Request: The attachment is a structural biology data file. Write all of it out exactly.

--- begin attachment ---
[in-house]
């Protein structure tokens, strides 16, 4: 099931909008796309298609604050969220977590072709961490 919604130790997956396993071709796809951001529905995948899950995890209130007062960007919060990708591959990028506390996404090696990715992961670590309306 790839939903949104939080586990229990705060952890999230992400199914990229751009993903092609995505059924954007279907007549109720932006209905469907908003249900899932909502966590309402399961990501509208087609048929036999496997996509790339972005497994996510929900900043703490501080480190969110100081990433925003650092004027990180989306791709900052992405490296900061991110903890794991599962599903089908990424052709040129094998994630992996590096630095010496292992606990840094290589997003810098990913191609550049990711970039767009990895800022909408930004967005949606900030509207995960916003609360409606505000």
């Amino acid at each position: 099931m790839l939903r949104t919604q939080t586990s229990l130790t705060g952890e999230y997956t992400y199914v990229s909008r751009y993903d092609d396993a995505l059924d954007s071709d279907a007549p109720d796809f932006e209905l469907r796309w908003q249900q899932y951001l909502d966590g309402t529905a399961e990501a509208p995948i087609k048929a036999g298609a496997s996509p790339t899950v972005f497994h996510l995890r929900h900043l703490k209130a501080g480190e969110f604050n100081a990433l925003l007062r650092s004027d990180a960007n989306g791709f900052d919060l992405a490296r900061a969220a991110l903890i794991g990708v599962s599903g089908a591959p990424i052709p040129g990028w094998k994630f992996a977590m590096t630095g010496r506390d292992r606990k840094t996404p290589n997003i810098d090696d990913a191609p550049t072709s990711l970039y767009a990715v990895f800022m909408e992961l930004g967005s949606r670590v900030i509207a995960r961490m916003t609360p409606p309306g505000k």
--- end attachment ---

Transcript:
[in-house]
């Protein structure tokens, strides 16, 4: 099931909008796309298609604050969220977590072709961490 919604130790997956396993071709796809951001529905995948899950995890209130007062960007919060990708591959990028506390996404090696990715992961670590309306 790839939903949104939080586990229990705060952890999230992400199914990229751009993903092609995505059924954007279907007549109720932006209905469907908003249900899932909502966590309402399961990501509208087609048929036999496997996509790339972005497994996510929900900043703490501080480190969110100081990433925003650092004027990180989306791709900052992405490296900061991110903890794991599962599903089908990424052709040129094998994630992996590096630095010496292992606990840094290589997003810098990913191609550049990711970039767009990895800022909408930004967005949606900030509207995960916003609360409606505000």
């Amino acid at each position: 099931m790839l939903r949104t919604q939080t586990s229990l130790t705060g952890e999230y997956t992400y199914v990229s909008r751009y993903d092609d396993a995505l059924d954007s071709d279907a007549p109720d796809f932006e209905l469907r796309w908003q249900q899932y951001l909502d966590g309402t529905a399961e990501a509208p995948i087609k048929a036999g298609a496997s996509p790339t899950v972005f497994h996510l995890r929900h900043l703490k209130a501080g480190e969110f604050n100081a990433l925003l007062r650092s004027d990180a960007n989306g791709f900052d919060l992405a490296r900061a969220a991110l903890i794991g990708v599962s599903g089908a591959p990424i052709p040129g990028w094998k994630f992996a977590m590096t630095g010496r506390d292992r606990k840094t996404p290589n997003i810098d090696d990913a191609p550049t072709s990711l970039y767009a990715v990895f800022m909408e992961l930004g967005s949606r670590v900030i509207a995960r961490m916003t609360p409606p309306g505000k």